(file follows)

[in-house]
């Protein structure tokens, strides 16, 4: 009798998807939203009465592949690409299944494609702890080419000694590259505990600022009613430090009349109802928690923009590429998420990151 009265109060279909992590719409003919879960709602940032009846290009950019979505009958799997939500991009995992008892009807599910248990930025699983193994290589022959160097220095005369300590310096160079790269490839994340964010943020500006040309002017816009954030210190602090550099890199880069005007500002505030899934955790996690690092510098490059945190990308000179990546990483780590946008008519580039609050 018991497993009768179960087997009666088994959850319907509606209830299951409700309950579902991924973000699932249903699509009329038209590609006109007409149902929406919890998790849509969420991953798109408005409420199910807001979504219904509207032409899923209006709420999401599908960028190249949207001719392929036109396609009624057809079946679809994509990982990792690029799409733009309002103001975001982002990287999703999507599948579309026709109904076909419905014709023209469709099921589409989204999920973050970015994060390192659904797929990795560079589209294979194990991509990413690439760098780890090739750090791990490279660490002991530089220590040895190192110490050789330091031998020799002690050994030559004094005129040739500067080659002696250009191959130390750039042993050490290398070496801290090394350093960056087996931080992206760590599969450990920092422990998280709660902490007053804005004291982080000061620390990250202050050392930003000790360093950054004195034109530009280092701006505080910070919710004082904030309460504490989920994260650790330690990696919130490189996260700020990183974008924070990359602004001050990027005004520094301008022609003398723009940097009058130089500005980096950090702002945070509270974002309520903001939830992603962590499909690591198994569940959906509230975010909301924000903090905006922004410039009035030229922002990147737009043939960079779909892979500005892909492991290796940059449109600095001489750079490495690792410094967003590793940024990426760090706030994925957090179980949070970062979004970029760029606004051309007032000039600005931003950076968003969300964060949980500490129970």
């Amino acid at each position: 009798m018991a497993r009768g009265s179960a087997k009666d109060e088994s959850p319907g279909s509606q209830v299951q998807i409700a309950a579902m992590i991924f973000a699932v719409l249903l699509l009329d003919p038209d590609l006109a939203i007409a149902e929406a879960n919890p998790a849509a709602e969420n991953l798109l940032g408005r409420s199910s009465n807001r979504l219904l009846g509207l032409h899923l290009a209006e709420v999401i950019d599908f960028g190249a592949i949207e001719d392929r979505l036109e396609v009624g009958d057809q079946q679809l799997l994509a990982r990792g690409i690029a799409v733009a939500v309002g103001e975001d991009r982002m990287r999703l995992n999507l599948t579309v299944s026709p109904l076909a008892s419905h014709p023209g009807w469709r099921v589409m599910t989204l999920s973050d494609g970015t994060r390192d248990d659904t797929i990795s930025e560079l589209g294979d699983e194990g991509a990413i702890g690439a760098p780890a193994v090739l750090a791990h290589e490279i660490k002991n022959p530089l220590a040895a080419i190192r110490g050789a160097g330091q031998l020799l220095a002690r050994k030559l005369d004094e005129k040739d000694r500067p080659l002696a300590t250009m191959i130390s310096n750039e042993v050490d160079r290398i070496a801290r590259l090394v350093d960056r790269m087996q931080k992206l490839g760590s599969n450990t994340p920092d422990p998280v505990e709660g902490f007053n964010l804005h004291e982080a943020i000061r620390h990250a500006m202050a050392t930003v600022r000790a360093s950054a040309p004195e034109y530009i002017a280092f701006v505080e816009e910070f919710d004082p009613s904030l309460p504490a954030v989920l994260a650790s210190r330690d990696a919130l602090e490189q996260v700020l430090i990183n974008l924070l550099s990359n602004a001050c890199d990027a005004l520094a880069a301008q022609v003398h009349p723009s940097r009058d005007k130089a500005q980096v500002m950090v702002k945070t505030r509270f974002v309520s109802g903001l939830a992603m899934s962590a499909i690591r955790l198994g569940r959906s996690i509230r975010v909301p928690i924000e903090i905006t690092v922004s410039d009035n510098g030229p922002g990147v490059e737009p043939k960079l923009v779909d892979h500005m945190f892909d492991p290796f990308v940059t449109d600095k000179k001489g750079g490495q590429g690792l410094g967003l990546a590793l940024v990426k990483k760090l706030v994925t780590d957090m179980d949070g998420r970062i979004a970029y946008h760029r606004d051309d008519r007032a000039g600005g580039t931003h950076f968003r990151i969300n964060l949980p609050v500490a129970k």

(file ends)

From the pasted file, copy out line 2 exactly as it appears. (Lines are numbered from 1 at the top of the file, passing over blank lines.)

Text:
């Protein structure tokens, strides 16, 4: 009798998807939203009465592949690409299944494609702890080419000694590259505990600022009613430090009349109802928690923009590429998420990151 009265109060279909992590719409003919879960709602940032009846290009950019979505009958799997939500991009995992008892009807599910248990930025699983193994290589022959160097220095005369300590310096160079790269490839994340964010943020500006040309002017816009954030210190602090550099890199880069005007500002505030899934955790996690690092510098490059945190990308000179990546990483780590946008008519580039609050 018991497993009768179960087997009666088994959850319907509606209830299951409700309950579902991924973000699932249903699509009329038209590609006109007409149902929406919890998790849509969420991953798109408005409420199910807001979504219904509207032409899923209006709420999401599908960028190249949207001719392929036109396609009624057809079946679809994509990982990792690029799409733009309002103001975001982002990287999703999507599948579309026709109904076909419905014709023209469709099921589409989204999920973050970015994060390192659904797929990795560079589209294979194990991509990413690439760098780890090739750090791990490279660490002991530089220590040895190192110490050789330091031998020799002690050994030559004094005129040739500067080659002696250009191959130390750039042993050490290398070496801290090394350093960056087996931080992206760590599969450990920092422990998280709660902490007053804005004291982080000061620390990250202050050392930003000790360093950054004195034109530009280092701006505080910070919710004082904030309460504490989920994260650790330690990696919130490189996260700020990183974008924070990359602004001050990027005004520094301008022609003398723009940097009058130089500005980096950090702002945070509270974002309520903001939830992603962590499909690591198994569940959906509230975010909301924000903090905006922004410039009035030229922002990147737009043939960079779909892979500005892909492991290796940059449109600095001489750079490495690792410094967003590793940024990426760090706030994925957090179980949070970062979004970029760029606004051309007032000039600005931003950076968003969300964060949980500490129970």